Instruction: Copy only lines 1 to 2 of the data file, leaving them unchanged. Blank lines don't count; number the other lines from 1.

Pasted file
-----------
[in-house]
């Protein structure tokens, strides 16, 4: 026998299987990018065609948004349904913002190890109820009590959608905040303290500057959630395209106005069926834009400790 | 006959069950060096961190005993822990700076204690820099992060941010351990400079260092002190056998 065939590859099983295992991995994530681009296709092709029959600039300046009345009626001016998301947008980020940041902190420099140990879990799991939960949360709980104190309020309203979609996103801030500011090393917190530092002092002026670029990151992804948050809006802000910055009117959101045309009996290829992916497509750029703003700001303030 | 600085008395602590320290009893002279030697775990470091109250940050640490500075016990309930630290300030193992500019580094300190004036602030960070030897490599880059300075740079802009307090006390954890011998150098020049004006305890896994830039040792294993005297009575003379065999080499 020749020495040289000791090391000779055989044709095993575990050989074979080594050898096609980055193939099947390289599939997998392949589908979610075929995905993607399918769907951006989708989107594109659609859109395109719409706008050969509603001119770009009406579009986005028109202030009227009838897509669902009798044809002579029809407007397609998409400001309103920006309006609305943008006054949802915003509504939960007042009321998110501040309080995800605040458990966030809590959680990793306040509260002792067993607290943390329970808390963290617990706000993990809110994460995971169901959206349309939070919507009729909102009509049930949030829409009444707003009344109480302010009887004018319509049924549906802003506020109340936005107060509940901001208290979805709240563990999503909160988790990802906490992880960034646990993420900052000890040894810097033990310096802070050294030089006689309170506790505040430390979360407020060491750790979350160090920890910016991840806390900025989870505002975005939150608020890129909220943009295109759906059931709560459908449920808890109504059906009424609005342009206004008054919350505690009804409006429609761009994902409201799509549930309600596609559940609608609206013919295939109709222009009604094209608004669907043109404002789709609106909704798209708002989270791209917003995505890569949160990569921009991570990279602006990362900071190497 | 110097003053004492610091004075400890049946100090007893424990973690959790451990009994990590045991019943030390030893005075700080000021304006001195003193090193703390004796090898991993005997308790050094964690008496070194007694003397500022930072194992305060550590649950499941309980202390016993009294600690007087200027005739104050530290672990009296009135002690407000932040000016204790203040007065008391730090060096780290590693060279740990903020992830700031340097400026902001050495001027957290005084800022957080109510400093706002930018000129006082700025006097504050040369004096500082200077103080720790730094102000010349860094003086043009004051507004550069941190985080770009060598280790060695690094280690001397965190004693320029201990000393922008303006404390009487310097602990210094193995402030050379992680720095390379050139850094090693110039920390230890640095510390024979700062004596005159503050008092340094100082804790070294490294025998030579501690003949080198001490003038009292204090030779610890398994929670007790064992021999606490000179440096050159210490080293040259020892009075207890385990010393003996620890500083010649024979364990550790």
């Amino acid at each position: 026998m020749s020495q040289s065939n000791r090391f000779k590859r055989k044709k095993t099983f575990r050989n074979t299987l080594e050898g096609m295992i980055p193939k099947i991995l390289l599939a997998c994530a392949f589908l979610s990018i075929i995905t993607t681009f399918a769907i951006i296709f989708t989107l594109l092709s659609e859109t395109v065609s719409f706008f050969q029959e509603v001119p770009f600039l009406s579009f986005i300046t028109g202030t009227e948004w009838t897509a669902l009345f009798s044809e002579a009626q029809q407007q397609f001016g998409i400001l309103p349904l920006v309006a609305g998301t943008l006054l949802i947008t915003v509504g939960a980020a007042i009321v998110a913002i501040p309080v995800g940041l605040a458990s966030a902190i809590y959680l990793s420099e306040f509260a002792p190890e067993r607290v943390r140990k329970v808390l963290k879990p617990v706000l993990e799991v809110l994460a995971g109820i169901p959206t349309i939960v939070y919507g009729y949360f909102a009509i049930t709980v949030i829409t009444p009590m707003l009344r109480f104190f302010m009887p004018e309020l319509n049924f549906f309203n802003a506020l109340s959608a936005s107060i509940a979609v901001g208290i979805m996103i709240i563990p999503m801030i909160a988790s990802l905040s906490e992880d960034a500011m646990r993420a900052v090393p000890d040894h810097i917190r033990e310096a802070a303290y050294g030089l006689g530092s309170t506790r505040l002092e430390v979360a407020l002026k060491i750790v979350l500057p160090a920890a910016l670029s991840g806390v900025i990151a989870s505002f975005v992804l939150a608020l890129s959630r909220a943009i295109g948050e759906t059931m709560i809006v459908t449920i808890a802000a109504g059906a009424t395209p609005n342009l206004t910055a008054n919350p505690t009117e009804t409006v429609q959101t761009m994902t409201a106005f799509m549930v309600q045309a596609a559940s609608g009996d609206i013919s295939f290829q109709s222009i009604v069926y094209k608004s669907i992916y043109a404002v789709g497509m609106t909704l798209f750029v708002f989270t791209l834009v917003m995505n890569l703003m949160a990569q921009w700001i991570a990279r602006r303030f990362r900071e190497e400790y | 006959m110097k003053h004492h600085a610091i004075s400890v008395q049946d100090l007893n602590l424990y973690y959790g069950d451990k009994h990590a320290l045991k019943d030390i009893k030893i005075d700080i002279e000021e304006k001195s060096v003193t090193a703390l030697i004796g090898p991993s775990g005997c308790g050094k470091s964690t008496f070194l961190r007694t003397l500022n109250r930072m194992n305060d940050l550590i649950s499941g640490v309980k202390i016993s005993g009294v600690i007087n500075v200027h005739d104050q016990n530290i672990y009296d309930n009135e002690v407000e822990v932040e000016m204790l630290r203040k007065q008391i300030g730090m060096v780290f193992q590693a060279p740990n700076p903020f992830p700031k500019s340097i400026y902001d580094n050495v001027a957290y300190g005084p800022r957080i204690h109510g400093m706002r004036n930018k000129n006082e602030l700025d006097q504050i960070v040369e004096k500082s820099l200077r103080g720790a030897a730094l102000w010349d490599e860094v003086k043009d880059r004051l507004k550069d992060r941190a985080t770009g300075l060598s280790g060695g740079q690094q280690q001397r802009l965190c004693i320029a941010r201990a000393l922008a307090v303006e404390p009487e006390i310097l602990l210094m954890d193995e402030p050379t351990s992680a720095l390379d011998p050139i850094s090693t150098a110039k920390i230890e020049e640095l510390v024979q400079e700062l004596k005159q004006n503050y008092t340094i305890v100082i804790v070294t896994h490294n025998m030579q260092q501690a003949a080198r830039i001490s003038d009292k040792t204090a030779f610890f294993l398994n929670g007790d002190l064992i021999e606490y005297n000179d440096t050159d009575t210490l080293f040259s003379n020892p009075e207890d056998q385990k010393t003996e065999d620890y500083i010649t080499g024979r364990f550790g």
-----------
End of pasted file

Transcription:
[in-house]
């Protein structure tokens, strides 16, 4: 026998299987990018065609948004349904913002190890109820009590959608905040303290500057959630395209106005069926834009400790 | 006959069950060096961190005993822990700076204690820099992060941010351990400079260092002190056998 065939590859099983295992991995994530681009296709092709029959600039300046009345009626001016998301947008980020940041902190420099140990879990799991939960949360709980104190309020309203979609996103801030500011090393917190530092002092002026670029990151992804948050809006802000910055009117959101045309009996290829992916497509750029703003700001303030 | 600085008395602590320290009893002279030697775990470091109250940050640490500075016990309930630290300030193992500019580094300190004036602030960070030897490599880059300075740079802009307090006390954890011998150098020049004006305890896994830039040792294993005297009575003379065999080499 020749020495040289000791090391000779055989044709095993575990050989074979080594050898096609980055193939099947390289599939997998392949589908979610075929995905993607399918769907951006989708989107594109659609859109395109719409706008050969509603001119770009009406579009986005028109202030009227009838897509669902009798044809002579029809407007397609998409400001309103920006309006609305943008006054949802915003509504939960007042009321998110501040309080995800605040458990966030809590959680990793306040509260002792067993607290943390329970808390963290617990706000993990809110994460995971169901959206349309939070919507009729909102009509049930949030829409009444707003009344109480302010009887004018319509049924549906802003506020109340936005107060509940901001208290979805709240563990999503909160988790990802906490992880960034646990993420900052000890040894810097033990310096802070050294030089006689309170506790505040430390979360407020060491750790979350160090920890910016991840806390900025989870505002975005939150608020890129909220943009295109759906059931709560459908449920808890109504059906009424609005342009206004008054919350505690009804409006429609761009994902409201799509549930309600596609559940609608609206013919295939109709222009009604094209608004669907043109404002789709609106909704798209708002989270791209917003995505890569949160990569921009991570990279602006990362900071190497 | 110097003053004492610091004075400890049946100090007893424990973690959790451990009994990590045991019943030390030893005075700080000021304006001195003193090193703390004796090898991993005997308790050094964690008496070194007694003397500022930072194992305060550590649950499941309980202390016993009294600690007087200027005739104050530290672990009296009135002690407000932040000016204790203040007065008391730090060096780290590693060279740990903020992830700031340097400026902001050495001027957290005084800022957080109510400093706002930018000129006082700025006097504050040369004096500082200077103080720790730094102000010349860094003086043009004051507004550069941190985080770009060598280790060695690094280690001397965190004693320029201990000393922008303006404390009487310097602990210094193995402030050379992680720095390379050139850094090693110039920390230890640095510390024979700062004596005159503050008092340094100082804790070294490294025998030579501690003949080198001490003038009292204090030779610890398994929670007790064992021999606490000179440096050159210490080293040259020892009075207890385990010393003996620890500083010649024979364990550790």